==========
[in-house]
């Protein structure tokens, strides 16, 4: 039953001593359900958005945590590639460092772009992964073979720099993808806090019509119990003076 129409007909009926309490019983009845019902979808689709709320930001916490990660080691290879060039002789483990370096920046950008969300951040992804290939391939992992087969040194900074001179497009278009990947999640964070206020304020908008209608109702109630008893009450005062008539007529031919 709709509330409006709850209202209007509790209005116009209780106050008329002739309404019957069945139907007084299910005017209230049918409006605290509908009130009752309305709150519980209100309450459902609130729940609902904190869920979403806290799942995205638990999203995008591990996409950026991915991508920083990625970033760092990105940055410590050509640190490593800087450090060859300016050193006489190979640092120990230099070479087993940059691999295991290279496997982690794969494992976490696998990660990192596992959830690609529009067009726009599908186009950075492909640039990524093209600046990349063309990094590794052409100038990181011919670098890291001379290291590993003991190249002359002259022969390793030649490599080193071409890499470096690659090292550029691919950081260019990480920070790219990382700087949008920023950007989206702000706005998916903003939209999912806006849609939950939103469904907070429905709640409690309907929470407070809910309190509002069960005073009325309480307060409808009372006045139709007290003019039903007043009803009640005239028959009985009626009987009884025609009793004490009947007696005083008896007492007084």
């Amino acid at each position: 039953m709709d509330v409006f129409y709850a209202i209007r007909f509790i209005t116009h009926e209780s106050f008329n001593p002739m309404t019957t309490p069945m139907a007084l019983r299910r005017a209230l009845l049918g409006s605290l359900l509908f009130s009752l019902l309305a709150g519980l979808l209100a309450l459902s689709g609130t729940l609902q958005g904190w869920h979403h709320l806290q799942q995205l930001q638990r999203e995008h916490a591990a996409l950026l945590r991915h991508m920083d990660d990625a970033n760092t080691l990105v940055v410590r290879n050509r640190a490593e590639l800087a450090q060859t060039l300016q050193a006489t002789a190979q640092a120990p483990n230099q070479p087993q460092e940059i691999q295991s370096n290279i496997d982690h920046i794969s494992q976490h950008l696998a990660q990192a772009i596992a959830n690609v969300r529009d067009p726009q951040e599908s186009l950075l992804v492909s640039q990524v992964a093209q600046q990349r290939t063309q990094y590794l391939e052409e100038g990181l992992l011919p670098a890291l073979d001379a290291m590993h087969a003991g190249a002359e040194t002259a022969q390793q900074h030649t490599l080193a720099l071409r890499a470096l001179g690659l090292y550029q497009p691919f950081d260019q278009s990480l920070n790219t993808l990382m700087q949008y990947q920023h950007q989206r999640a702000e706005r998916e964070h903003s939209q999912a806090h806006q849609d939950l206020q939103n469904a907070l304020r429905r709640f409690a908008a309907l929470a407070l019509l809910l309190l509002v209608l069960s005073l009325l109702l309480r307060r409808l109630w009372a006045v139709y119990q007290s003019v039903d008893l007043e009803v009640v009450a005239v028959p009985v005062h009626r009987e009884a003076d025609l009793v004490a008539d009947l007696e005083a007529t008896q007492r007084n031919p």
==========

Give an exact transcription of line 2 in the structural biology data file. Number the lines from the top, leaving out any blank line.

């Protein structure tokens, strides 16, 4: 039953001593359900958005945590590639460092772009992964073979720099993808806090019509119990003076 129409007909009926309490019983009845019902979808689709709320930001916490990660080691290879060039002789483990370096920046950008969300951040992804290939391939992992087969040194900074001179497009278009990947999640964070206020304020908008209608109702109630008893009450005062008539007529031919 709709509330409006709850209202209007509790209005116009209780106050008329002739309404019957069945139907007084299910005017209230049918409006605290509908009130009752309305709150519980209100309450459902609130729940609902904190869920979403806290799942995205638990999203995008591990996409950026991915991508920083990625970033760092990105940055410590050509640190490593800087450090060859300016050193006489190979640092120990230099070479087993940059691999295991290279496997982690794969494992976490696998990660990192596992959830690609529009067009726009599908186009950075492909640039990524093209600046990349063309990094590794052409100038990181011919670098890291001379290291590993003991190249002359002259022969390793030649490599080193071409890499470096690659090292550029691919950081260019990480920070790219990382700087949008920023950007989206702000706005998916903003939209999912806006849609939950939103469904907070429905709640409690309907929470407070809910309190509002069960005073009325309480307060409808009372006045139709007290003019039903007043009803009640005239028959009985009626009987009884025609009793004490009947007696005083008896007492007084």